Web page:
Q&A with Trevor Gerland
Sophomore punter-turned-hurdler Trevor Gerland has officially made the transition from the football field to track and field. The second-year Longhorn made his presence felt on the track this past Saturday, (April 21) at the Texas Twilight in Austin where he ran a lifetime best and regionally qualified for the first time in his career at Texas. He ran 14.10 in the 110-meter hurdles as the top college short hurdler in the group on Saturday.
After getting over the shock of his achievement, Gerland sat down with TexasSports.com to reflect on his regional qualifying performance, the switch from football to track, and his plans for the remainder of the season.
What went through your mind after you realized that you had met the NCAA regional mark in the 110-meter hurdles? It was kind of surreal. Coming back my first meet and doing a lot better than I did last year, where I ran 14.4-mid turning 14.10, was really good. Not only did I cut some time but also qualifying for regionals, still hasn't really set in. It was kind of neat. It felt like a really good race but I still have some technical problems which only leaves room for growth.
Training and participating in one sport is plenty for a student-athlete to shoulder, what motivates you to compete in two sports? The competition. I'm competitive by nature and just absolutely love competing. It's in my blood. All I've known growing up is football in the fall and track in the spring, and it's been with me forever. Why not continue while I'm here at Texas.
The next meet for the men's team is the Penn Relays. Have you ever been and what do you have planned for this trip? It is my second trip to compete at the Penn Relays. I went last year and competing in the long jump and did really well in the B bracket . We were going to run the shuttle hurdle relay but then some problems happened where we couldn't, and we didn't get into the individual hurdle races. This year, I'm looking forward to going there and doing pretty well and hopefully improving my time and my technique as well. Hopefully (fellow short hurdler) Elliot (O'Hare) can do a lot better too because he's an excellent runner, and it only helps us get better with the competition.
Looking back on the entire indoor season and the first part of the outdoor season, what has been the most important thing you have learned? Just seeing how critical points are from the indoor conference track meet. Just knowing how it's not all one person, thinking 'I could have won it for one point', or just collectively knowing that as a team, you can't have a bad race at conference. I never realized how critical points were because we've been spoiled for the past year. Last year, we did very well, and didn't have to worry about needing this point, or just half a point. As far as that goes, that's been the most critical thing I've seen.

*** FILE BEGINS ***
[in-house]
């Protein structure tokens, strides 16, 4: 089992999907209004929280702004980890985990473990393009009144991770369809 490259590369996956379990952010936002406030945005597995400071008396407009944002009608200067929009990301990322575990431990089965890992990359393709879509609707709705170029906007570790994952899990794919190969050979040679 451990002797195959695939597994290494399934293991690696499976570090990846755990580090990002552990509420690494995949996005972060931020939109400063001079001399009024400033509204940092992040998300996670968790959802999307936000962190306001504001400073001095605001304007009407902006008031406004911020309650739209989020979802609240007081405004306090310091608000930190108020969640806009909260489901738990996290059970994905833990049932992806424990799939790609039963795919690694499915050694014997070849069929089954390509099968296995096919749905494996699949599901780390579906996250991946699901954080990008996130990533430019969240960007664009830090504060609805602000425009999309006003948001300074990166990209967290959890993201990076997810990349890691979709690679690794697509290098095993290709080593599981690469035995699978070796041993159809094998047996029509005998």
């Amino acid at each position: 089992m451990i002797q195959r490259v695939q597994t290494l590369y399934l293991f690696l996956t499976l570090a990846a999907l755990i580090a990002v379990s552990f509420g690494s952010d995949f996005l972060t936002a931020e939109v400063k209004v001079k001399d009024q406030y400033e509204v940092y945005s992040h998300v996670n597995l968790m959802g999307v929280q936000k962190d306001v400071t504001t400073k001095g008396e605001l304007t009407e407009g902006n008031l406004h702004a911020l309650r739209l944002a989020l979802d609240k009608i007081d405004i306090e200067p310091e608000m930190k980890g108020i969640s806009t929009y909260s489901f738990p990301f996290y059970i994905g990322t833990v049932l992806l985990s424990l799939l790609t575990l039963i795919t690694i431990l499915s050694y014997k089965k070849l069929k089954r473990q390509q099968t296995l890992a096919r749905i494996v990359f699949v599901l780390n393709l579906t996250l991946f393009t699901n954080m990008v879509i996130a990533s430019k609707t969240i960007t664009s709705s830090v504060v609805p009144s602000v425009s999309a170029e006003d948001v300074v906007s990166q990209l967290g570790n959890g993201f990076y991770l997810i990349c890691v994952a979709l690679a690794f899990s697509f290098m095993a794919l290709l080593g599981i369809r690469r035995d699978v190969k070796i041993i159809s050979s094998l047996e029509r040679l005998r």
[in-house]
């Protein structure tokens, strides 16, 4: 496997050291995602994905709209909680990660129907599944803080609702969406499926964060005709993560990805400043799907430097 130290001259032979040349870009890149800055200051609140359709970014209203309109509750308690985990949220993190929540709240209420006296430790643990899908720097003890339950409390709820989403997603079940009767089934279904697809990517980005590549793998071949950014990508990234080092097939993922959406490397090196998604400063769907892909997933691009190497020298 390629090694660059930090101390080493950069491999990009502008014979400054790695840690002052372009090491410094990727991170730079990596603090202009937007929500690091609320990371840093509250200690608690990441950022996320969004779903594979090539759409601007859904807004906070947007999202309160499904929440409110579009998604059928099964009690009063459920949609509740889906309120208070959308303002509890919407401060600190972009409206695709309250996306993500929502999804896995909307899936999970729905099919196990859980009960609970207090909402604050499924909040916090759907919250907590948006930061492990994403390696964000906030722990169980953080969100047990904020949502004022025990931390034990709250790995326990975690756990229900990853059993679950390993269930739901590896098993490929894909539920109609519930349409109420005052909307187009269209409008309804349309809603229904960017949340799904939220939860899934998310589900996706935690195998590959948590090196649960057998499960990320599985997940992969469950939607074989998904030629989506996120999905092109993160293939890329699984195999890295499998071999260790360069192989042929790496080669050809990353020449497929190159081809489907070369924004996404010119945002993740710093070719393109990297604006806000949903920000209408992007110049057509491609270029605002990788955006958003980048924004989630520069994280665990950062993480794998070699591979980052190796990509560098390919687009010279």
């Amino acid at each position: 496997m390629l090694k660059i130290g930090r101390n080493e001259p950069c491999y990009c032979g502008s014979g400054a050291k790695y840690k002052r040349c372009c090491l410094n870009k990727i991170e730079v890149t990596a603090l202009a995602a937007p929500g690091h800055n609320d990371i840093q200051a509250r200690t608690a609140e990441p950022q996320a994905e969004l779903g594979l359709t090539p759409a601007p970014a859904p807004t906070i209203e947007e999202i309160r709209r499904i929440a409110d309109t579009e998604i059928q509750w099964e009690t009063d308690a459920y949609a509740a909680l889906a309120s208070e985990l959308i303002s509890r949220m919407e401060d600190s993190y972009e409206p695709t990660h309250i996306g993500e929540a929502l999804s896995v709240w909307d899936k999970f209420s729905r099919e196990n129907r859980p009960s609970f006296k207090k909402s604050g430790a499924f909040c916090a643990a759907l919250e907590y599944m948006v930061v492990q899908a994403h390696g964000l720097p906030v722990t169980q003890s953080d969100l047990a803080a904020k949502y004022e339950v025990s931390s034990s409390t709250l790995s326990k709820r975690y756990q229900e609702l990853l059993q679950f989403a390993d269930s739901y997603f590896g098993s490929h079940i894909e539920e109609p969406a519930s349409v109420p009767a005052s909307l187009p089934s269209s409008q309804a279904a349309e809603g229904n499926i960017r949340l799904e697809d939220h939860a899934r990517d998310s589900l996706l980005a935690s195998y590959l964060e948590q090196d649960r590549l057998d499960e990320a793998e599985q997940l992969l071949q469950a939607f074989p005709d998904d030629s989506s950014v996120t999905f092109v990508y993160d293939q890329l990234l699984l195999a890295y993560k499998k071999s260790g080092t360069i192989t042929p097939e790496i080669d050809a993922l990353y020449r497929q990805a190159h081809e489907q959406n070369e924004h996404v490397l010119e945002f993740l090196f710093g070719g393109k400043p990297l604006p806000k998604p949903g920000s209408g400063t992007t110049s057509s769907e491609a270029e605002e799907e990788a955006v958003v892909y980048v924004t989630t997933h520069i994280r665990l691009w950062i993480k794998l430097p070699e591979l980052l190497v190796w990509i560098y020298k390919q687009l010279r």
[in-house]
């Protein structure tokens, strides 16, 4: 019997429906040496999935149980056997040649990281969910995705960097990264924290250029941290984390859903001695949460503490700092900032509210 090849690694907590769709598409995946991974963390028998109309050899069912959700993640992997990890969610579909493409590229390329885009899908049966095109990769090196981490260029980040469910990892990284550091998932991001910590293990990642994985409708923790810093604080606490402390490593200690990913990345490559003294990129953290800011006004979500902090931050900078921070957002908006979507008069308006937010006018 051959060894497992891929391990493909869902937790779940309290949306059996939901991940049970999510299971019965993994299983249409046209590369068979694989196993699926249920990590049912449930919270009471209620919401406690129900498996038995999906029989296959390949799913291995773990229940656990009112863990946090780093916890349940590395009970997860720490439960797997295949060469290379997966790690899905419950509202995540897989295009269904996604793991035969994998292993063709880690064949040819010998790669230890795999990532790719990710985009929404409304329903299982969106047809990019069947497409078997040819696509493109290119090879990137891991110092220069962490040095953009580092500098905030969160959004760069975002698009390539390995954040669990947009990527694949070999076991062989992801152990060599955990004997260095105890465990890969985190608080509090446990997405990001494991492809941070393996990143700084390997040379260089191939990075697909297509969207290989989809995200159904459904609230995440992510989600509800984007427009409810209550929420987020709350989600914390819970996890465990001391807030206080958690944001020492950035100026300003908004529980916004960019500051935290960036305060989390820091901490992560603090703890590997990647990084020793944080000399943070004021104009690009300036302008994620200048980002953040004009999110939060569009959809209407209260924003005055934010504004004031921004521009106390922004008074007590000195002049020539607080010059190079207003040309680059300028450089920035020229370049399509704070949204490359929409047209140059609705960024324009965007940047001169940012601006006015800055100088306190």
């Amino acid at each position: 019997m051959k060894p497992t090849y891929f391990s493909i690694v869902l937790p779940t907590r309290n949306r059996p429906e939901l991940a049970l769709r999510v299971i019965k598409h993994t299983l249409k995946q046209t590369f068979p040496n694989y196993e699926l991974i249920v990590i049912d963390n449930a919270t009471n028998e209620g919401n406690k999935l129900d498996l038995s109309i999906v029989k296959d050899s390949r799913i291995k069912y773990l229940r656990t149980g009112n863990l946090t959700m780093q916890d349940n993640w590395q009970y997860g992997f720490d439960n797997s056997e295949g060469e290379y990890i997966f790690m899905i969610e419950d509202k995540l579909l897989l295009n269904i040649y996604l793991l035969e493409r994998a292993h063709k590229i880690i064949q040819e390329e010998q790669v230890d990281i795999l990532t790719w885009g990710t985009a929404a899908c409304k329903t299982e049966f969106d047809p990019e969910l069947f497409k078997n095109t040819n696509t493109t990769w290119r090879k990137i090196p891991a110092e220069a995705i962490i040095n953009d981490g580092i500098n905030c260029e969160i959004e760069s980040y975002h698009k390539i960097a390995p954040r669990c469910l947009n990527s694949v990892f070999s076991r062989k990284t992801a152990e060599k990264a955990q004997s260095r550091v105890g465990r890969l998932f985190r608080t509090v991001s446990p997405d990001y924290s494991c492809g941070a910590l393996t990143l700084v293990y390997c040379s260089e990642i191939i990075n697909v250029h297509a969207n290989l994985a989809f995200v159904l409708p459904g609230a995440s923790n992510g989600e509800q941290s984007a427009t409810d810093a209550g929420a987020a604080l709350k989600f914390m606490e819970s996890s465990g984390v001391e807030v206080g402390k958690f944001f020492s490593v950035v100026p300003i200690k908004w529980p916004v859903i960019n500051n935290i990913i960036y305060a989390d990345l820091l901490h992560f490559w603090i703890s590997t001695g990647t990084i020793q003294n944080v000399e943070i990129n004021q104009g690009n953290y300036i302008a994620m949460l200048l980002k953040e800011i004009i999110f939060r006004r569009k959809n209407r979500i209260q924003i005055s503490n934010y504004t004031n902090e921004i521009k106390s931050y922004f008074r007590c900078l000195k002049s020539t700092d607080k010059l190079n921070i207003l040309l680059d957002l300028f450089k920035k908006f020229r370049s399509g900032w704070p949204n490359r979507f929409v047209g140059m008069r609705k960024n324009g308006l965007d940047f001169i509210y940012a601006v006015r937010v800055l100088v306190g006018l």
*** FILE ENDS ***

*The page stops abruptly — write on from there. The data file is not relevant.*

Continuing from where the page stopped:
Looking past the Penn Relays this weekend and towards the Big 12 Conference and NCAA Midwest Region Championships, what is your goal and what are you focused on in terms of competing? I'm looking forward to seeing how well I'll do and the team will do. How well Elliot will do and how well we represent Texas in the hurdling aspect. Every year is developmental and it's exciting to see where you are at the beginning of the year as compared to the end, as the years go on.
What has been the biggest difference in training from last year to this year? Last year I was getting used to the high hurdles. It took me an entire season, indoor and outdoor, to get used to high hurdles. Now training with them and being used to them in pressure situations, they just seem the same height as high school hurdles. You think four inches wouldn't be that big of a difference but it makes a huge difference. It's about learning your form and just working on it. We do hurdle endurance drills where you set up the hurdles for 100-meters because indoor your race is five hurdles and outdoor it's 10. It's a lot different from indoor to outdoor but it helps you build finesse and technique, get your steps and timing, and just getting the natural rhythm you need to be a good hurdler.